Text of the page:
Health Benefits of Mustard

This humble condiment does way more than jazz up hot dogs and hamburgers. Spread some good health with these easy tips.

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Super Seeds

All forms of this summertime staple -- brown, yellow, Dijon -- are made from the seeds of various mustard plants. No matter what type you use, you'll get a dose of good-for-you benefits: Mustard is rich in selenium, which plays a key role in thyroid function, and magnesium, which is crucial to bone health as well as energy.

Salt Smarts: Choose a mustard with no more than 100 mg sodium (130 for Dijon) per serving.

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Better Together

For an extra health boost, add 
a spoonful of mustard -- the seeds, spread, or powder -- to broccoli, cauliflower, and cabbage dishes. Mustard contains myrosinase, an enzyme that activates a cancer-fighting compound in these vegetables.

Golden Opportunity

Most yellow mustards get their brilliant hue from added turmeric, a spice known for its powerful anti-inflammatory properties. Studies reveal that a compound in turmeric called curcumin
may protect against Alzheimer's disease, arthritis, and cancer.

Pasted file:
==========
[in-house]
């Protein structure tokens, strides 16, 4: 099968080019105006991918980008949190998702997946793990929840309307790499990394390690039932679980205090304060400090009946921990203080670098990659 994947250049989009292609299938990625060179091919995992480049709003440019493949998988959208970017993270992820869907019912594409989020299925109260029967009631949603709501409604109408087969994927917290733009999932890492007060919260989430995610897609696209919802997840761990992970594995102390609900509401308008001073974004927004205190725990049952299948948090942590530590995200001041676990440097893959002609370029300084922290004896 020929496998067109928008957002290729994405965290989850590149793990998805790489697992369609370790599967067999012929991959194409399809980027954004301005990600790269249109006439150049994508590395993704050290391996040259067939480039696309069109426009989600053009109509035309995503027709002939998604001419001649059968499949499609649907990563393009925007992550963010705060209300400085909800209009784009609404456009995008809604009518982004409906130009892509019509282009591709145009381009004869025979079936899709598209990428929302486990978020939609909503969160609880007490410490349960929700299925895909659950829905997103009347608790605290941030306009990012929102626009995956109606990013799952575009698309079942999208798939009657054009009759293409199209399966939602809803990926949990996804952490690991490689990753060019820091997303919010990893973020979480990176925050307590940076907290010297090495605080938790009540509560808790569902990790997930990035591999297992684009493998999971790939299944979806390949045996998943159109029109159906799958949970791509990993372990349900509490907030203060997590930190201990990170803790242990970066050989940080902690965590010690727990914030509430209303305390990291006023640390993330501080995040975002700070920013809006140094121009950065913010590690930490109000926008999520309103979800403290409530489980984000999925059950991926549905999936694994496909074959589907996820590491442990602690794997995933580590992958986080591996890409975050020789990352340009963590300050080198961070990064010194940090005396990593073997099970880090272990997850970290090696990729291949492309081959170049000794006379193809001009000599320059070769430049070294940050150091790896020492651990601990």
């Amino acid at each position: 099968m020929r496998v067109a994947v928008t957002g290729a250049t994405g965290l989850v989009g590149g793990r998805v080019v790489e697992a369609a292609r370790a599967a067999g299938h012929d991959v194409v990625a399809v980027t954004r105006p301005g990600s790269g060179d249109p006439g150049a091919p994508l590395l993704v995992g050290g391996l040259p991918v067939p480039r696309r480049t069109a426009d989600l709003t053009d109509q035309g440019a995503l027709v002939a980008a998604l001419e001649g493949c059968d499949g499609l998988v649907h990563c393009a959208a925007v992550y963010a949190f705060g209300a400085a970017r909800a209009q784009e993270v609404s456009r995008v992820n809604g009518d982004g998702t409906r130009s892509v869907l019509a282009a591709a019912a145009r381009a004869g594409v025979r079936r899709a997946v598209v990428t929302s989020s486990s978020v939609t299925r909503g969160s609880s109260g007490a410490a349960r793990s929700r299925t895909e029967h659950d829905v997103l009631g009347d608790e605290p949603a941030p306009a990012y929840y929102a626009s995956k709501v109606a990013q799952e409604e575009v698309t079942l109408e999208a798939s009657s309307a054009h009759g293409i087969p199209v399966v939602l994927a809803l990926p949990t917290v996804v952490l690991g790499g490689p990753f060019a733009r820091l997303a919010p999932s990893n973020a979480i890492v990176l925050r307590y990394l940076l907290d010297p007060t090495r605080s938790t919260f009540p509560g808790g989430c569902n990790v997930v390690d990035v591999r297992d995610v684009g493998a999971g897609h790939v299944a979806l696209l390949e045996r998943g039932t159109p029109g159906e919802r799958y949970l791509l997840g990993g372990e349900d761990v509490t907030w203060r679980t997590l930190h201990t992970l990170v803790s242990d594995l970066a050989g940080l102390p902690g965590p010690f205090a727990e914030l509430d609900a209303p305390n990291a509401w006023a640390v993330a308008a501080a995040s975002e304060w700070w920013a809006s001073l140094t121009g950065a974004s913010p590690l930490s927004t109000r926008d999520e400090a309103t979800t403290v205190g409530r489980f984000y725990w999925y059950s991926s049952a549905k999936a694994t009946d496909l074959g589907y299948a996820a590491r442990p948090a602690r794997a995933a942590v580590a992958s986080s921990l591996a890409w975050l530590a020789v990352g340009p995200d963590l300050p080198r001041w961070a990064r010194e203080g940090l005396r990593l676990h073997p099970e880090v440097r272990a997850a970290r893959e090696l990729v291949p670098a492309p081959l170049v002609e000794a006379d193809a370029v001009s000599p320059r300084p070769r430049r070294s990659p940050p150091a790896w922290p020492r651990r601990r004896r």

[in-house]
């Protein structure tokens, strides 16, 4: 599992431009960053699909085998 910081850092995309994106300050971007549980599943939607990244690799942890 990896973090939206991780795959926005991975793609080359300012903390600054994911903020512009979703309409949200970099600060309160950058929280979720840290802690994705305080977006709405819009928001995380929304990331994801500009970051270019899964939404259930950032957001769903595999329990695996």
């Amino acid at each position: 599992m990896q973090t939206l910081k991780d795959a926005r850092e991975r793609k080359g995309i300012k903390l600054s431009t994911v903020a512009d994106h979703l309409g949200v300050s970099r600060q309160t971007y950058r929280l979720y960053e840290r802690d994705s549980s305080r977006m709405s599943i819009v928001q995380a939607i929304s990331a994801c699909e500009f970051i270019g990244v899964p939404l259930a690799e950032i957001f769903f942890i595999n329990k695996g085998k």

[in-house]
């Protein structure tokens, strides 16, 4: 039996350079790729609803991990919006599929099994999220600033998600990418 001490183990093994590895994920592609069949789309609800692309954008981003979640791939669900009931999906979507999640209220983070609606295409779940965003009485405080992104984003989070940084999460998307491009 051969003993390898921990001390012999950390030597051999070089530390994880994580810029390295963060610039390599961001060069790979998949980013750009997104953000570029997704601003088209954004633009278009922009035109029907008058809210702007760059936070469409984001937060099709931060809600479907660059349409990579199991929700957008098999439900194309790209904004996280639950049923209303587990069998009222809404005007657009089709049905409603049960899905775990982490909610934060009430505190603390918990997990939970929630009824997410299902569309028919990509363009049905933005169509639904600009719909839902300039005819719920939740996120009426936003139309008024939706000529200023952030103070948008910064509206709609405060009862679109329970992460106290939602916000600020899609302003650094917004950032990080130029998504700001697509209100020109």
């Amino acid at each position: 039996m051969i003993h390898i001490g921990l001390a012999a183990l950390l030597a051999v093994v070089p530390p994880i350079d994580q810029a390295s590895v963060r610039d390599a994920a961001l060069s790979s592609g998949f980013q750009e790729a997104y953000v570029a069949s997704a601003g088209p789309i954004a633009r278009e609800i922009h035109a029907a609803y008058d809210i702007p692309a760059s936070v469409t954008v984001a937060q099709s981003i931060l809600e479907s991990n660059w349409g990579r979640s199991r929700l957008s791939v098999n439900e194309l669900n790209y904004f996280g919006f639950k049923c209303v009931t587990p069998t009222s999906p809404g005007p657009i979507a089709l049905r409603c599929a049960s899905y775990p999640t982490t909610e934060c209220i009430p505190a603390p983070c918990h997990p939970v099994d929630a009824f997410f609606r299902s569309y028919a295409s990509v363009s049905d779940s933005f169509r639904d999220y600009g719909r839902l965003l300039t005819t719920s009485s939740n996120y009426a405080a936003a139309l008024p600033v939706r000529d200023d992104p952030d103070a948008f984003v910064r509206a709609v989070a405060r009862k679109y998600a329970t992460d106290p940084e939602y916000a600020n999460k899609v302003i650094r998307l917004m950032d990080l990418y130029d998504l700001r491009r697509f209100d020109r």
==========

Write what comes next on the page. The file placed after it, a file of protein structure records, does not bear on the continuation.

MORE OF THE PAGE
Break Out of The Bun

With fewer than 5 calories per teaspoon, mustard is a low-cal way to take ordinary dishes from ho-hum to yum. Try these twists:


Start a Swap
Substitute mustard for half the mayo in tuna and potato salads, use 1 Tbsp. honey mustard on corn on the cob instead of butter, or top baked potatoes with a dollop of whole grain mustard and a dab of sour cream.


Soup Up Salads
Give basic vinaigrette a boost by whisking together
1 Tbsp. Dijon mustard, 3⁄4 cup olive oil, and 1⁄4 cup vinegar (for about 10 servings).

Reate a Crust
Coat chicken or steak with mustard before cooking. The spread makes a flavorful crust that seals in juices, so the meat stays extra-moist.


SOURCES: David Grotto, R.D., author of The Best Things You Can Eat. Elizabeth Jeffery, Ph.D., professor of Nutritional Pharmacology at the University of Illinois. Barry Ievenson, founder of The National Mustard Museum.

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